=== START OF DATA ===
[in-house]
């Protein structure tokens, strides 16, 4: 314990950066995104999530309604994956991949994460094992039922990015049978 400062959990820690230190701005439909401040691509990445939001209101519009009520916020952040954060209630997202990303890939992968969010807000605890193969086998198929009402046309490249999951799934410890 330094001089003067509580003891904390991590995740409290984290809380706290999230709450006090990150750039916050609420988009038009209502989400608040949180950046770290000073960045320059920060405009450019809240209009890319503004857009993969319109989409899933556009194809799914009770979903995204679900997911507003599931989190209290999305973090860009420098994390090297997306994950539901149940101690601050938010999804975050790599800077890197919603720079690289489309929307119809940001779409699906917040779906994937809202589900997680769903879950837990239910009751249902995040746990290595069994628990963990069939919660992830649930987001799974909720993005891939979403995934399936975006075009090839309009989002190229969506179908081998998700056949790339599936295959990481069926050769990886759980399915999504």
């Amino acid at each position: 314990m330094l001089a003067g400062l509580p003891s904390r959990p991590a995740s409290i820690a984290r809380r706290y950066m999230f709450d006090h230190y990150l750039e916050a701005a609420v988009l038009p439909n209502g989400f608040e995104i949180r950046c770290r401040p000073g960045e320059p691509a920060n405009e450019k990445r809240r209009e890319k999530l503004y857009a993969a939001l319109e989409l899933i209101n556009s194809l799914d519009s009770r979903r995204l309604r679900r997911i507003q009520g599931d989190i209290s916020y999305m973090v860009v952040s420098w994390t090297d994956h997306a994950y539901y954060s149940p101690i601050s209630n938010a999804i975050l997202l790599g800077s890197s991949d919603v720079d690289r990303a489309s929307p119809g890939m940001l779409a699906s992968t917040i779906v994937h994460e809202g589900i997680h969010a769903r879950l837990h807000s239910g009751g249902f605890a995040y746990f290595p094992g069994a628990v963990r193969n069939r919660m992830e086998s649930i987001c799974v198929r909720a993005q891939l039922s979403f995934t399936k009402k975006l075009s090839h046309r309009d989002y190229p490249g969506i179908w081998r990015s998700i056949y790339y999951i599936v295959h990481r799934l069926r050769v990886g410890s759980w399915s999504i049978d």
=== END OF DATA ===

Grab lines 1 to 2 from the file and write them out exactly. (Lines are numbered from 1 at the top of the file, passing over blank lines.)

[in-house]
């Protein structure tokens, strides 16, 4: 314990950066995104999530309604994956991949994460094992039922990015049978 400062959990820690230190701005439909401040691509990445939001209101519009009520916020952040954060209630997202990303890939992968969010807000605890193969086998198929009402046309490249999951799934410890 330094001089003067509580003891904390991590995740409290984290809380706290999230709450006090990150750039916050609420988009038009209502989400608040949180950046770290000073960045320059920060405009450019809240209009890319503004857009993969319109989409899933556009194809799914009770979903995204679900997911507003599931989190209290999305973090860009420098994390090297997306994950539901149940101690601050938010999804975050790599800077890197919603720079690289489309929307119809940001779409699906917040779906994937809202589900997680769903879950837990239910009751249902995040746990290595069994628990963990069939919660992830649930987001799974909720993005891939979403995934399936975006075009090839309009989002190229969506179908081998998700056949790339599936295959990481069926050769990886759980399915999504």